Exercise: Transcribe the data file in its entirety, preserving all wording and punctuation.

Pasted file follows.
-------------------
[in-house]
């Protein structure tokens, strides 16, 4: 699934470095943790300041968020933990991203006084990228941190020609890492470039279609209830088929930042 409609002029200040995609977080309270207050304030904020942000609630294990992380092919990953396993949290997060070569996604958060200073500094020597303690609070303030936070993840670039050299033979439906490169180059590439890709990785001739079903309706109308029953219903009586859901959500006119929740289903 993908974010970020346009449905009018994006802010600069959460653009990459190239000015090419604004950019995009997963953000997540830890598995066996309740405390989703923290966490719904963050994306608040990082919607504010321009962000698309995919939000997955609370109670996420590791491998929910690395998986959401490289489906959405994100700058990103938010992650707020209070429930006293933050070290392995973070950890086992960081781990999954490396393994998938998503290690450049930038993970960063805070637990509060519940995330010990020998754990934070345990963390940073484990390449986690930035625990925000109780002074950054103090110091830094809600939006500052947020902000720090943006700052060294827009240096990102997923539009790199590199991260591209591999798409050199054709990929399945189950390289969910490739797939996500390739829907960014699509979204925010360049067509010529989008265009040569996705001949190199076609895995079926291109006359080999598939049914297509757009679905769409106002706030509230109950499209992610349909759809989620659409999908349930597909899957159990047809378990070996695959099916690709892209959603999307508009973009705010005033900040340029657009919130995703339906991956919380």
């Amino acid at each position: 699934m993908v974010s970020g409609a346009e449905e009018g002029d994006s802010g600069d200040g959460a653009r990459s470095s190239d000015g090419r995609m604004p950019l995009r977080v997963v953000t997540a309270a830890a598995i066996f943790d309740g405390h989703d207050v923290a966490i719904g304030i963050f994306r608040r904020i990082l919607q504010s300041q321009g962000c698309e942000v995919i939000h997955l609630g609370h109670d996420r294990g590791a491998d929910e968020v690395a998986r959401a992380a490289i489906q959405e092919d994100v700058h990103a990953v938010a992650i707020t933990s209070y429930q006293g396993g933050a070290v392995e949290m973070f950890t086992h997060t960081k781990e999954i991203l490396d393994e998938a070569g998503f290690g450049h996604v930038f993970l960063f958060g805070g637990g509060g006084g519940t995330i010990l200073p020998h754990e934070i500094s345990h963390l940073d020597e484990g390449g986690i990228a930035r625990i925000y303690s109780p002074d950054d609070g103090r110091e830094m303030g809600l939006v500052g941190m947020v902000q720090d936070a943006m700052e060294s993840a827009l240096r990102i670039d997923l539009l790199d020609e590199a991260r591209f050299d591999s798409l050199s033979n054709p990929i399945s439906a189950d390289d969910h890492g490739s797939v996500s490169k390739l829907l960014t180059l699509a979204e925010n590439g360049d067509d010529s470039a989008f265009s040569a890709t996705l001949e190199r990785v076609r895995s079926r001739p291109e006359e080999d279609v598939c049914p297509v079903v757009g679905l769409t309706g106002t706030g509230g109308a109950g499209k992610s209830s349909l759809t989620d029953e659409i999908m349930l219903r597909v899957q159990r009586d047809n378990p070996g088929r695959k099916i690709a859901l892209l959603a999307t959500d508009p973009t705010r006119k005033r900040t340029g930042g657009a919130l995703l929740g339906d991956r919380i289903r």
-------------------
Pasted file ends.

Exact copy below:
[in-house]
């Protein structure tokens, strides 16, 4: 699934470095943790300041968020933990991203006084990228941190020609890492470039279609209830088929930042 409609002029200040995609977080309270207050304030904020942000609630294990992380092919990953396993949290997060070569996604958060200073500094020597303690609070303030936070993840670039050299033979439906490169180059590439890709990785001739079903309706109308029953219903009586859901959500006119929740289903 993908974010970020346009449905009018994006802010600069959460653009990459190239000015090419604004950019995009997963953000997540830890598995066996309740405390989703923290966490719904963050994306608040990082919607504010321009962000698309995919939000997955609370109670996420590791491998929910690395998986959401490289489906959405994100700058990103938010992650707020209070429930006293933050070290392995973070950890086992960081781990999954490396393994998938998503290690450049930038993970960063805070637990509060519940995330010990020998754990934070345990963390940073484990390449986690930035625990925000109780002074950054103090110091830094809600939006500052947020902000720090943006700052060294827009240096990102997923539009790199590199991260591209591999798409050199054709990929399945189950390289969910490739797939996500390739829907960014699509979204925010360049067509010529989008265009040569996705001949190199076609895995079926291109006359080999598939049914297509757009679905769409106002706030509230109950499209992610349909759809989620659409999908349930597909899957159990047809378990070996695959099916690709892209959603999307508009973009705010005033900040340029657009919130995703339906991956919380």
């Amino acid at each position: 699934m993908v974010s970020g409609a346009e449905e009018g002029d994006s802010g600069d200040g959460a653009r990459s470095s190239d000015g090419r995609m604004p950019l995009r977080v997963v953000t997540a309270a830890a598995i066996f943790d309740g405390h989703d207050v923290a966490i719904g304030i963050f994306r608040r904020i990082l919607q504010s300041q321009g962000c698309e942000v995919i939000h997955l609630g609370h109670d996420r294990g590791a491998d929910e968020v690395a998986r959401a992380a490289i489906q959405e092919d994100v700058h990103a990953v938010a992650i707020t933990s209070y429930q006293g396993g933050a070290v392995e949290m973070f950890t086992h997060t960081k781990e999954i991203l490396d393994e998938a070569g998503f290690g450049h996604v930038f993970l960063f958060g805070g637990g509060g006084g519940t995330i010990l200073p020998h754990e934070i500094s345990h963390l940073d020597e484990g390449g986690i990228a930035r625990i925000y303690s109780p002074d950054d609070g103090r110091e830094m303030g809600l939006v500052g941190m947020v902000q720090d936070a943006m700052e060294s993840a827009l240096r990102i670039d997923l539009l790199d020609e590199a991260r591209f050299d591999s798409l050199s033979n054709p990929i399945s439906a189950d390289d969910h890492g490739s797939v996500s490169k390739l829907l960014t180059l699509a979204e925010n590439g360049d067509d010529s470039a989008f265009s040569a890709t996705l001949e190199r990785v076609r895995s079926r001739p291109e006359e080999d279609v598939c049914p297509v079903v757009g679905l769409t309706g106002t706030g509230g109308a109950g499209k992610s209830s349909l759809t989620d029953e659409i999908m349930l219903r597909v899957q159990r009586d047809n378990p070996g088929r695959k099916i690709a859901l892209l959603a999307t959500d508009p973009t705010r006119k005033r900040t340029g930042g657009a919130l995703l929740g339906d991956r919380i289903r």